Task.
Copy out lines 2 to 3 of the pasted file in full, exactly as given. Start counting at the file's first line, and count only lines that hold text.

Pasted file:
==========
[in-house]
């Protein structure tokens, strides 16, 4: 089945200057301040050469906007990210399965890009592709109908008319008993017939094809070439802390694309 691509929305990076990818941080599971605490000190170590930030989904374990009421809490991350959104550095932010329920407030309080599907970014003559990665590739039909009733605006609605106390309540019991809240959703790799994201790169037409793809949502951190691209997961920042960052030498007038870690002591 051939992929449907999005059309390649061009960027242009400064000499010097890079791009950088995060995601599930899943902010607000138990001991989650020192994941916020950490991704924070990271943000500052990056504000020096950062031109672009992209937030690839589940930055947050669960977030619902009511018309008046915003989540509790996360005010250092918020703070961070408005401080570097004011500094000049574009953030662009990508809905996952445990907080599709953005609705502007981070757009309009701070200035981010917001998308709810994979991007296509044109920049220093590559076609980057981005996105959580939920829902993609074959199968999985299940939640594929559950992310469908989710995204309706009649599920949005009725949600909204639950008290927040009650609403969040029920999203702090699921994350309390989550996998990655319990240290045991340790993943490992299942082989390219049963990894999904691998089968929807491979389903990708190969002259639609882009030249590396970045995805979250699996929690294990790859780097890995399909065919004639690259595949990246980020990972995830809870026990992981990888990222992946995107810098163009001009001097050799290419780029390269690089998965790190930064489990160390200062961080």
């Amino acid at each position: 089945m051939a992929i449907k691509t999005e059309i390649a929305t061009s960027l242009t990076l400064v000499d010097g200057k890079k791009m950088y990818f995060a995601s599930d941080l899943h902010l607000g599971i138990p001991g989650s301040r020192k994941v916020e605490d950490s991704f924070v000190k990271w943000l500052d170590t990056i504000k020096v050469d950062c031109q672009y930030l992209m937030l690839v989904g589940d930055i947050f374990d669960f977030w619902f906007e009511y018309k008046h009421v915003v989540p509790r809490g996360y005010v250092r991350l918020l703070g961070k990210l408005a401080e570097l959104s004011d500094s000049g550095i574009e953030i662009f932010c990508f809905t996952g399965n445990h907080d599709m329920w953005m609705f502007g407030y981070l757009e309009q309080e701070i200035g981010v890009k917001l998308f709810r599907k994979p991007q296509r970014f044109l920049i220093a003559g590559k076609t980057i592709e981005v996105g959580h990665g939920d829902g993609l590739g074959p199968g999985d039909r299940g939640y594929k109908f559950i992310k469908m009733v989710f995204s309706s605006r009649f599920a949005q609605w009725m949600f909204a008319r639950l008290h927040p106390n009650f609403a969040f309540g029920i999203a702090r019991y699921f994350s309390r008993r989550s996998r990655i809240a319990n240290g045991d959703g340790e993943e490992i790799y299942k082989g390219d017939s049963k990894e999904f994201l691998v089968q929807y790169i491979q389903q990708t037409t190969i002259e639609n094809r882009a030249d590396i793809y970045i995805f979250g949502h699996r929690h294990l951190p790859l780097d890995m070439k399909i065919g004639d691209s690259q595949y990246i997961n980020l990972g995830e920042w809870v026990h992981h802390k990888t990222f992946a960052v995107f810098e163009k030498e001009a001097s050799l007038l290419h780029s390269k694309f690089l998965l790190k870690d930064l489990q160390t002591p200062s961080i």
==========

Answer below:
């Protein structure tokens, strides 16, 4: 089945200057301040050469906007990210399965890009592709109908008319008993017939094809070439802390694309 691509929305990076990818941080599971605490000190170590930030989904374990009421809490991350959104550095932010329920407030309080599907970014003559990665590739039909009733605006609605106390309540019991809240959703790799994201790169037409793809949502951190691209997961920042960052030498007038870690002591 051939992929449907999005059309390649061009960027242009400064000499010097890079791009950088995060995601599930899943902010607000138990001991989650020192994941916020950490991704924070990271943000500052990056504000020096950062031109672009992209937030690839589940930055947050669960977030619902009511018309008046915003989540509790996360005010250092918020703070961070408005401080570097004011500094000049574009953030662009990508809905996952445990907080599709953005609705502007981070757009309009701070200035981010917001998308709810994979991007296509044109920049220093590559076609980057981005996105959580939920829902993609074959199968999985299940939640594929559950992310469908989710995204309706009649599920949005009725949600909204639950008290927040009650609403969040029920999203702090699921994350309390989550996998990655319990240290045991340790993943490992299942082989390219049963990894999904691998089968929807491979389903990708190969002259639609882009030249590396970045995805979250699996929690294990790859780097890995399909065919004639690259595949990246980020990972995830809870026990992981990888990222992946995107810098163009001009001097050799290419780029390269690089998965790190930064489990160390200062961080």
């Amino acid at each position: 089945m051939a992929i449907k691509t999005e059309i390649a929305t061009s960027l242009t990076l400064v000499d010097g200057k890079k791009m950088y990818f995060a995601s599930d941080l899943h902010l607000g599971i138990p001991g989650s301040r020192k994941v916020e605490d950490s991704f924070v000190k990271w943000l500052d170590t990056i504000k020096v050469d950062c031109q672009y930030l992209m937030l690839v989904g589940d930055i947050f374990d669960f977030w619902f906007e009511y018309k008046h009421v915003v989540p509790r809490g996360y005010v250092r991350l918020l703070g961070k990210l408005a401080e570097l959104s004011d500094s000049g550095i574009e953030i662009f932010c990508f809905t996952g399965n445990h907080d599709m329920w953005m609705f502007g407030y981070l757009e309009q309080e701070i200035g981010v890009k917001l998308f709810r599907k994979p991007q296509r970014f044109l920049i220093a003559g590559k076609t980057i592709e981005v996105g959580h990665g939920d829902g993609l590739g074959p199968g999985d039909r299940g939640y594929k109908f559950i992310k469908m009733v989710f995204s309706s605006r009649f599920a949005q609605w009725m949600f909204a008319r639950l008290h927040p106390n009650f609403a969040f309540g029920i999203a702090r019991y699921f994350s309390r008993r989550s996998r990655i809240a319990n240290g045991d959703g340790e993943e490992i790799y299942k082989g390219d017939s049963k990894e999904f994201l691998v089968q929807y790169i491979q389903q990708t037409t190969i002259e639609n094809r882009a030249d590396i793809y970045i995805f979250g949502h699996r929690h294990l951190p790859l780097d890995m070439k399909i065919g004639d691209s690259q595949y990246i997961n980020l990972g995830e920042w809870v026990h992981h802390k990888t990222f992946a960052v995107f810098e163009k030498e001009a001097s050799l007038l290419h780029s390269k694309f690089l998965l790190k870690d930064l489990q160390t002591p200062s961080i």